|Department of Computing||Imperial College London|
|Disk quota and temporary storage space|
There is a limit on the amount of disk space on the fileservers which students and staff are allowed to use. This is known as disk quota and (from October 2005) is set at 500MB for everyone in DoC. This quota covers any files and sub-directories created in your home directory, including all your email. Your home directory is your initial working space when you log in to any Linux system, and is the area known as the H: drive on Windows systems.
You can check your quota and the space you are using by typing:
on any Linux system. The only way to check your quota when running Windows is to log in to a Linux host via an ssh client (eg. putty) and run the quota command as above.
The output will be similar to:
Disk quotas for user zzzz07 (uid 9999): Filesystem blocks quota limit grace files quota limit grace stork:/export2/users/z/zzzz07 22400 500000 600000 18 20000 21000
This shows you the various file spaces on which you have a quota. In this example, the user's home directory is held on a filesystem called /export2 on the file server stork, the user is using 22MB (megabytes) of disk space at present, has a quota of 500MB and a hard limit of 600MB. This user would start getting warning messages when they pass 500MB, and would never be allowed to use more than 600MB. The user also has 18 files, and is limited to 21000 in total.
quotareports they are using 50MB they don't believe it! The truth is that many applications you use store data in files you don't even realise are there. Email can also take up a lot of space.
The following command will show which files are taking up most space in your account:
du -s * .[a-zA-Z]* | sort -nThe largest files or directories will appear at the end of the list. The
ducommand can summarise disk usage in various ways - see the manual page (type
man du) for other options.
You might want to add that command to the end of your
file as an alias:
alias usage 'du -s * .[a-zA-Z]* | sort -n'then on future logins (or immediately, after running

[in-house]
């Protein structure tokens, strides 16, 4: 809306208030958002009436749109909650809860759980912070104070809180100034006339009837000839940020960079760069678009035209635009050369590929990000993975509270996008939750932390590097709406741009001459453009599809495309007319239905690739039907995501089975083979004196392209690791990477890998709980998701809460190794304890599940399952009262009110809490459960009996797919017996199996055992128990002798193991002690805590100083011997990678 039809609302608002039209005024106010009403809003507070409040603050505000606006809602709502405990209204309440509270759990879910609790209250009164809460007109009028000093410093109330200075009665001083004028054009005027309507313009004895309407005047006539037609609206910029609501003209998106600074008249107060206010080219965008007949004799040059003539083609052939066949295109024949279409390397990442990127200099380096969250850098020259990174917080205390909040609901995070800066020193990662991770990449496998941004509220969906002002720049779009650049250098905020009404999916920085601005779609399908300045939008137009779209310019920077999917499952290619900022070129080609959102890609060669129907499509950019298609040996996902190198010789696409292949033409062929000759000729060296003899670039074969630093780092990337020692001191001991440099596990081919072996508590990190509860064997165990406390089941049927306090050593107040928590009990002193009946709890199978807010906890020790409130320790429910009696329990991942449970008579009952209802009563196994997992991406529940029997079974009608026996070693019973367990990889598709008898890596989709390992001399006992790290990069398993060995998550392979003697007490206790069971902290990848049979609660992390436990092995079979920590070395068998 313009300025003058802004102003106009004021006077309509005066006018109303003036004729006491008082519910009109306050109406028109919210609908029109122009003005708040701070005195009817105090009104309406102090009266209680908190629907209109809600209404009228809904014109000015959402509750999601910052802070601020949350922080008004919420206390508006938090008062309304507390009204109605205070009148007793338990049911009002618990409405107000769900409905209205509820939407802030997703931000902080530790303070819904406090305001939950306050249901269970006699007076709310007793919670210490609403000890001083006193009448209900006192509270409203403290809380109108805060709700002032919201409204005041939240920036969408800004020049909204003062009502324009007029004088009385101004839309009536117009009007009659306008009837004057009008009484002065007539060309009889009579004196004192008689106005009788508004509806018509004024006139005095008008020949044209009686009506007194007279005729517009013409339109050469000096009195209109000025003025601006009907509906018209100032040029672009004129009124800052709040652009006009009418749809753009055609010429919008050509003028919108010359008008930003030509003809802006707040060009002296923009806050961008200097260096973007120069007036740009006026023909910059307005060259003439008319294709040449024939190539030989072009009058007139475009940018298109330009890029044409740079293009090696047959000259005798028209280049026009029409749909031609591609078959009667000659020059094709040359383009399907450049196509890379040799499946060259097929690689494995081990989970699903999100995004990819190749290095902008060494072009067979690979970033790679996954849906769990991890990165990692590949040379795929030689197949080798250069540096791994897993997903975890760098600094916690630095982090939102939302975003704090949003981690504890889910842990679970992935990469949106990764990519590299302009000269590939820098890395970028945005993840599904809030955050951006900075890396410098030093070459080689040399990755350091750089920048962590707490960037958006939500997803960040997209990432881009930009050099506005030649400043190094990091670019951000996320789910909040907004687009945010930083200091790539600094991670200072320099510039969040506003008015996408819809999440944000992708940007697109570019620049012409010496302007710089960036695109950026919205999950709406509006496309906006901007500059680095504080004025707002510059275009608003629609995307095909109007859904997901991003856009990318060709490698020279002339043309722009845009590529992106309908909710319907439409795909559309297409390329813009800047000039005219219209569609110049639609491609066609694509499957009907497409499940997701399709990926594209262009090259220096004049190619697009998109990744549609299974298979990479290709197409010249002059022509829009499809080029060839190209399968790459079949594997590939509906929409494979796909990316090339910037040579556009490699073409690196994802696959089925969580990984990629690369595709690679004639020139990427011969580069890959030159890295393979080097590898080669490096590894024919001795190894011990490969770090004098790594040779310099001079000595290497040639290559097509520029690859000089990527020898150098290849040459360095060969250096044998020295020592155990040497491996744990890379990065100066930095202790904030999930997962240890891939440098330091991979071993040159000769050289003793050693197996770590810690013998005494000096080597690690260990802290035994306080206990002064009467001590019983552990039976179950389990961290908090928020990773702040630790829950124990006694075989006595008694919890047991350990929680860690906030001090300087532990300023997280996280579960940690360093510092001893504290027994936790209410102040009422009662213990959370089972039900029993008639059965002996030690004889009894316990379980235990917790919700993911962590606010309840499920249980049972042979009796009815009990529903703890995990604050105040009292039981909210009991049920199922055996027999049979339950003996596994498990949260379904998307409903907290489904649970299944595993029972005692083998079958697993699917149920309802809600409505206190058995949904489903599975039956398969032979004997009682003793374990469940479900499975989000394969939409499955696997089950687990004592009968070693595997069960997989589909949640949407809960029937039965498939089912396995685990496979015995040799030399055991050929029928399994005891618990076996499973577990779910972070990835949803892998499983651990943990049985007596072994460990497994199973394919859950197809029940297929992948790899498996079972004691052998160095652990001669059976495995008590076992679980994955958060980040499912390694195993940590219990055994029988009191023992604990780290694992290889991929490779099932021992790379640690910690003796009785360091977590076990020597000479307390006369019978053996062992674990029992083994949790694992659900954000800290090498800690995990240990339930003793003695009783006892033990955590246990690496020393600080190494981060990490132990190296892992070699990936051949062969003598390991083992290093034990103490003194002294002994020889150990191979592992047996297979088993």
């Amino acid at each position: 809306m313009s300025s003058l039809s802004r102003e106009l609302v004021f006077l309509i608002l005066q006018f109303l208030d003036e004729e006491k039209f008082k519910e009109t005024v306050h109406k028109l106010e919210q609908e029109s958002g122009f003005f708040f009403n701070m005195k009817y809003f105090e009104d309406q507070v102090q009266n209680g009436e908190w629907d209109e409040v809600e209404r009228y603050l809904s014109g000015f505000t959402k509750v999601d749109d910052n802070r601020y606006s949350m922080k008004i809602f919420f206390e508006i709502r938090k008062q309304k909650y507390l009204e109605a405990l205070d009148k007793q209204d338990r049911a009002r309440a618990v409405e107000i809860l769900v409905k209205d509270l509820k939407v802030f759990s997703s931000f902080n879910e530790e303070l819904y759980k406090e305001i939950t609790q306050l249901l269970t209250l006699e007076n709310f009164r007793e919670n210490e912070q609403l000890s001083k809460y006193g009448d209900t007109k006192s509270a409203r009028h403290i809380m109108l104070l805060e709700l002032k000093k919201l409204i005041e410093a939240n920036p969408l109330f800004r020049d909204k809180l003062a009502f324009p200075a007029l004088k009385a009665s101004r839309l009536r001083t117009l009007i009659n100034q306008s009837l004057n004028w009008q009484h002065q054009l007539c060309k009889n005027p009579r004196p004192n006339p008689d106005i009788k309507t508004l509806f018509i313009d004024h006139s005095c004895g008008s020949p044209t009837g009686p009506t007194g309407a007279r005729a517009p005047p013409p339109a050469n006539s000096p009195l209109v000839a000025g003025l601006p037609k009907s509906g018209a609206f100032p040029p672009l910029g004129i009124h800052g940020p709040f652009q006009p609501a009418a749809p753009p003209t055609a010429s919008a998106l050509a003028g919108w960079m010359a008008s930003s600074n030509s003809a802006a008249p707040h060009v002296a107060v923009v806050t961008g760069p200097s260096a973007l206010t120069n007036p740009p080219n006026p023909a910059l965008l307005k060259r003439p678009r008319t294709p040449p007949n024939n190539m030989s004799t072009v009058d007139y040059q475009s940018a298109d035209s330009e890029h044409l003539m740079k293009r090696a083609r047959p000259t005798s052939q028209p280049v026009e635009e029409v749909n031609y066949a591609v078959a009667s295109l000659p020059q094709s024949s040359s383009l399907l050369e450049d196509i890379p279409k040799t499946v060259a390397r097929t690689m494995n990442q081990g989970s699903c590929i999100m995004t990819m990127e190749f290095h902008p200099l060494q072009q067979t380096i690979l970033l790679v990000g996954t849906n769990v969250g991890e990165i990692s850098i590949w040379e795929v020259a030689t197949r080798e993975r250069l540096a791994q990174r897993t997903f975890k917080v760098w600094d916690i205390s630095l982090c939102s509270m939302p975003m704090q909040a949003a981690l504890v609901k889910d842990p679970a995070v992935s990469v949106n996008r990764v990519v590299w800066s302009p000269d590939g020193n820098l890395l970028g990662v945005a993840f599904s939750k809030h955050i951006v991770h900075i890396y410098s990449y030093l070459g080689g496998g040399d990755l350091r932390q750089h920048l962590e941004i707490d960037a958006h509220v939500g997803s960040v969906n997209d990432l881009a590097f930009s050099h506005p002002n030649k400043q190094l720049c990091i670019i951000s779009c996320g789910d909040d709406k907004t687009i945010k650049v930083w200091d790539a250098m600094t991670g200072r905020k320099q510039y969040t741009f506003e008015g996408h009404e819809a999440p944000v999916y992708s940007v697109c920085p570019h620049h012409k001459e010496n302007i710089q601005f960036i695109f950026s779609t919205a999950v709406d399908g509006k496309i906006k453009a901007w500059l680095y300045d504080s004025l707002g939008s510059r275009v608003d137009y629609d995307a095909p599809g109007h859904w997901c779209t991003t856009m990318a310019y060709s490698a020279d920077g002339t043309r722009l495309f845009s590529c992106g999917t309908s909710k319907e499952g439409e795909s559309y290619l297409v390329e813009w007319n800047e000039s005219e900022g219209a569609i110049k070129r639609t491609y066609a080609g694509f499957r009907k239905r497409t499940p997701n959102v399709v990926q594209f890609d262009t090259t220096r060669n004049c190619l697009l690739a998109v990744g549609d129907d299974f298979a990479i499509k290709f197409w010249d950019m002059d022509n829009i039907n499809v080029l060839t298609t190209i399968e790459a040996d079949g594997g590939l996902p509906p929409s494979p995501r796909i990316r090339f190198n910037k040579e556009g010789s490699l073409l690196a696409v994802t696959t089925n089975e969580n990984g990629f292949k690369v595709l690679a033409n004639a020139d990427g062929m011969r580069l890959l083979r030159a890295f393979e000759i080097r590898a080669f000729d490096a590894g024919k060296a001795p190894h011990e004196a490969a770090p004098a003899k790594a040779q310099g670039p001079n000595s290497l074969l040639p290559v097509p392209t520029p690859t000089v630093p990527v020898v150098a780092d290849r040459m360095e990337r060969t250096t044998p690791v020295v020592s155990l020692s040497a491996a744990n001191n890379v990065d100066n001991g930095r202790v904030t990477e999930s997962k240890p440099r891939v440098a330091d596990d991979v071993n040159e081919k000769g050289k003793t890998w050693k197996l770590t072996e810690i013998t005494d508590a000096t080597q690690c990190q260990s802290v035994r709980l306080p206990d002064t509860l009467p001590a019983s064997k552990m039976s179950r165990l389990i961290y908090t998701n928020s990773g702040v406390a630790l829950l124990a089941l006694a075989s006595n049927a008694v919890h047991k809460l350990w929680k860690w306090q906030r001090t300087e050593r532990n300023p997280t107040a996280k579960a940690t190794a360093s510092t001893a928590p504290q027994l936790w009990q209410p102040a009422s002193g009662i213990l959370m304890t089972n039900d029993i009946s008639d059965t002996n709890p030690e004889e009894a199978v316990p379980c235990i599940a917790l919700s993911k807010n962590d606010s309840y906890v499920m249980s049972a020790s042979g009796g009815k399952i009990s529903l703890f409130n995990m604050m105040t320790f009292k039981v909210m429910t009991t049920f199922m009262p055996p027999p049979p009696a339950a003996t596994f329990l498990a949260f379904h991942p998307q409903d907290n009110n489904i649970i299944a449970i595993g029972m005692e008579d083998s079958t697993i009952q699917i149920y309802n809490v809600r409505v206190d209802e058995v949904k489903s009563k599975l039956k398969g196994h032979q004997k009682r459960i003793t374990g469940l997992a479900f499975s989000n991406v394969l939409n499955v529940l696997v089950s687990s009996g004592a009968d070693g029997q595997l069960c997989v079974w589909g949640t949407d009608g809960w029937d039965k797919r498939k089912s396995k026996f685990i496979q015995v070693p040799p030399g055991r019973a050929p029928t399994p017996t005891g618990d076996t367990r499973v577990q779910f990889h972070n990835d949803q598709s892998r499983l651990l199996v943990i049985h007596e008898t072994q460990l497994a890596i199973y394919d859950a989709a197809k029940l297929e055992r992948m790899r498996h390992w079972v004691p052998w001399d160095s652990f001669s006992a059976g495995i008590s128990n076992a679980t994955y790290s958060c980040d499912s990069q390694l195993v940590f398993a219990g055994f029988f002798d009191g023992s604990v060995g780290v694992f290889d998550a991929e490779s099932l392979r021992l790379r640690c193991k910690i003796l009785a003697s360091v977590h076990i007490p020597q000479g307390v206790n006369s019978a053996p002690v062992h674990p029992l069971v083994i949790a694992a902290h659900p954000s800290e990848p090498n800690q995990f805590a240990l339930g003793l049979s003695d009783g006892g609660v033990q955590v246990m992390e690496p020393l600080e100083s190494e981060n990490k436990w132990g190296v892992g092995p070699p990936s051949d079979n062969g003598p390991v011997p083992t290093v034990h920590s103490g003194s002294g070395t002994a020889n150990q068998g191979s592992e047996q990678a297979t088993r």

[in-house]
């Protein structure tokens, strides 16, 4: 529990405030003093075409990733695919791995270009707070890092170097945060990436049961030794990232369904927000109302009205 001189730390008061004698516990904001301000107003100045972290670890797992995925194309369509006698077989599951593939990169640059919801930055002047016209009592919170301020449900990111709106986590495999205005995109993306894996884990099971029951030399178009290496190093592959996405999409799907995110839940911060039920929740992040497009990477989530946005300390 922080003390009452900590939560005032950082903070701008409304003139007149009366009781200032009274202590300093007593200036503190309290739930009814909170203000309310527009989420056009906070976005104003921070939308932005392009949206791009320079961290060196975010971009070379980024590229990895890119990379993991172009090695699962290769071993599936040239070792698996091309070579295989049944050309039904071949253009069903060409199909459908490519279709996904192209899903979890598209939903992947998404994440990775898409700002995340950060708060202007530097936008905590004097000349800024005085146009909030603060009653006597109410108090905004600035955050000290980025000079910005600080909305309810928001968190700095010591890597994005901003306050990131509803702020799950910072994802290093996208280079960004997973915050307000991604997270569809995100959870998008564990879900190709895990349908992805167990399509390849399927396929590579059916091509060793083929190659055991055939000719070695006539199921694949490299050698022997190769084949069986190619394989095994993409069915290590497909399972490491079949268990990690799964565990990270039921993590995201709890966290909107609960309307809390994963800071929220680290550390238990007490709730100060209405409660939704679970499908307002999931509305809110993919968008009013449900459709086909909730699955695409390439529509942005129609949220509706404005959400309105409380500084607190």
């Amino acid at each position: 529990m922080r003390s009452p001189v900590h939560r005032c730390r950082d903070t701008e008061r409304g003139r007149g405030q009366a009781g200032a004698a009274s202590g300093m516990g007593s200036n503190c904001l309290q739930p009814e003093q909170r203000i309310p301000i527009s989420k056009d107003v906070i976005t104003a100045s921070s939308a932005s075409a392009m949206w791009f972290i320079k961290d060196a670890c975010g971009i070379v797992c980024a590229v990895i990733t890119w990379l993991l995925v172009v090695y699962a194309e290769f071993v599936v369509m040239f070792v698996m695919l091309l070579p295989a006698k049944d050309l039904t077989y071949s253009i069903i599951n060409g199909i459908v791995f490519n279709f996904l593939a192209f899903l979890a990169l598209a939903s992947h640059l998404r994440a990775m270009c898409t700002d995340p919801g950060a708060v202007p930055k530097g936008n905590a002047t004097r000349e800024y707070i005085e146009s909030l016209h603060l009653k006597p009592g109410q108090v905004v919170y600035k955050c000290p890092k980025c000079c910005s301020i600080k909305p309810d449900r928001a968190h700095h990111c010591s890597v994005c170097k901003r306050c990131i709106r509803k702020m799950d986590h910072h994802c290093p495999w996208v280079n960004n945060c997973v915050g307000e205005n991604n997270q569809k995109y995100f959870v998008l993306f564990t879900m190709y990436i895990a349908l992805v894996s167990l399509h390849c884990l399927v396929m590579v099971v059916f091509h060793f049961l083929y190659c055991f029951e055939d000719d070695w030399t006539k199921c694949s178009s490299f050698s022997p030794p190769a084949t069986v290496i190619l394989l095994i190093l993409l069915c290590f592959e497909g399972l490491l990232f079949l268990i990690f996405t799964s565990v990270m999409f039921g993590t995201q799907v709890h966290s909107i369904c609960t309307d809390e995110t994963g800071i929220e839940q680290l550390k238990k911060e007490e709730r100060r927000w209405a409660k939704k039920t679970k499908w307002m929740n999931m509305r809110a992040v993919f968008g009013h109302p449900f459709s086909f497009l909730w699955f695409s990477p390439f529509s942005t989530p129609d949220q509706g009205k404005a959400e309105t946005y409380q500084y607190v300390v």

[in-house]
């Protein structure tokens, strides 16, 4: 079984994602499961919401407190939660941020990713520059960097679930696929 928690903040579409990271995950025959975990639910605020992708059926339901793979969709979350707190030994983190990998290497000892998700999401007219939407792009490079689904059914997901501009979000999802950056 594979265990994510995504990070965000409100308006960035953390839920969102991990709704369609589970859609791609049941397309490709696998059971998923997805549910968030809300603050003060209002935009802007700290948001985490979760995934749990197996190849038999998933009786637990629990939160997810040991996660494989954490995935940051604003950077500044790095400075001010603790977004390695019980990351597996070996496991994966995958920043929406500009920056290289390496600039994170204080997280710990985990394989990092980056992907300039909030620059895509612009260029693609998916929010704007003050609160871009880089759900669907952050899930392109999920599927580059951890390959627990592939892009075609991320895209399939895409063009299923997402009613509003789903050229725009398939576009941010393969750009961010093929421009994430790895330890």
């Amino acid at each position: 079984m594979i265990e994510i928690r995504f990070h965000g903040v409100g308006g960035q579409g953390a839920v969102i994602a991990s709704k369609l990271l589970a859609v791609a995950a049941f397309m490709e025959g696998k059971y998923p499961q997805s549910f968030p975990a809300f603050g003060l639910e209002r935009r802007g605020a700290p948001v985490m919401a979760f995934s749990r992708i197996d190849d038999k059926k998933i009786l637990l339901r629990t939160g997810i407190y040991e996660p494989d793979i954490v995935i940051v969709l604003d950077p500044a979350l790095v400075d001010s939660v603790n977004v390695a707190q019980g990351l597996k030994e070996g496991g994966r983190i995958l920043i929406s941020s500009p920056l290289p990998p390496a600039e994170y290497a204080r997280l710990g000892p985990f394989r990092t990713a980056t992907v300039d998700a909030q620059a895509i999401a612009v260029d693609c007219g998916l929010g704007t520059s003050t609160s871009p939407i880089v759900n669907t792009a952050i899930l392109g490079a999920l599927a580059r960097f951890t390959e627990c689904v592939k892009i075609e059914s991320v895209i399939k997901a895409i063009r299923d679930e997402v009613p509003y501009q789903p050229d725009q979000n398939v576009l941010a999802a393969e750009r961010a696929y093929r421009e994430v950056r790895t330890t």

source ~/.cshrc) you can simply type:
Suppose you have a quota of 500MB, with a hard limit of 600MB. This allows
you to store up to 500MB at all times, and allows you to exceed 500MB (up
to an absolute upper limit of 600MB) for up to 7 days at a time.
When you exceed your quota,
quota will show a timer that
starts counting down to zero, and you must delete enough files to come back
under quota before the counter expires.
If you either hit your hard limit, or allow the over-quota timer to expire (i.e. leave yourself over quota for a whole week) the consequences will be:
If you reached the total amount of disk space you are allowed to use you will not be able to log in via X-windows (KDE/Gnome). This is because the system creates a temporary file in your account when you log in. If there is no space to do so, you can't log in. You can log in if you avoid X-windows.
On Linux workstations type
to get a text-mode login prompt. Log in, find where you're using the
space (usage alias above), then clear some space by
removing or compressing
files until your quota comes under the soft limit,
using the command
quota -v to check).
Then log out of the text-mode login, and then press
Ctrl-Alt-F7 to return the machine to X-Windows,
and login in graphically.
You can also clear space by logging in via Windows and removing files from the H: drive. Take care not to remove any Linux setup files!
Edit -> Preferences -> Advanced -> NetworkSet the disk cache to 0 and clear the disk cache.
core. These files can be quite large and should be removed unless you intend to use them. If you like you can prevent such files from being created by adding a line as follows to your
.cshrcfile in your home directory:
limit coredumpsize 0
rmcommand to remove all unnecessary files, especially the binaries, object code and backups. Binaries can aways be recreated if the necessary source code is available. If an exercise directory has a "Makefile" in it,
make cleanmay remove object code and binaries.
zipcommands. For example:
tar czvf <filename.tgz> <list of files to archive>
/vol/bitbucket/username; create this directory via
mkdir /vol/bitbucket/usernameif it doesn't yet exist. Files in other locations in bitbucket may be deleted at any time.
Bitbucket is available from Windows if you map the network drive:
You must not store any copyright material in bitbucket; both you and the College could get into serious trouble if so. Do not try to link bitbucket into your personal web pages.
pmount /dev/sda1to mount a newly inserted USB drive onto
pumount /media/sda1to unmount it before you detach the USB drive!).
Other Linux notes related to this topic are Managing your file space and Important files in your account.
|© CSG / Nov 2008|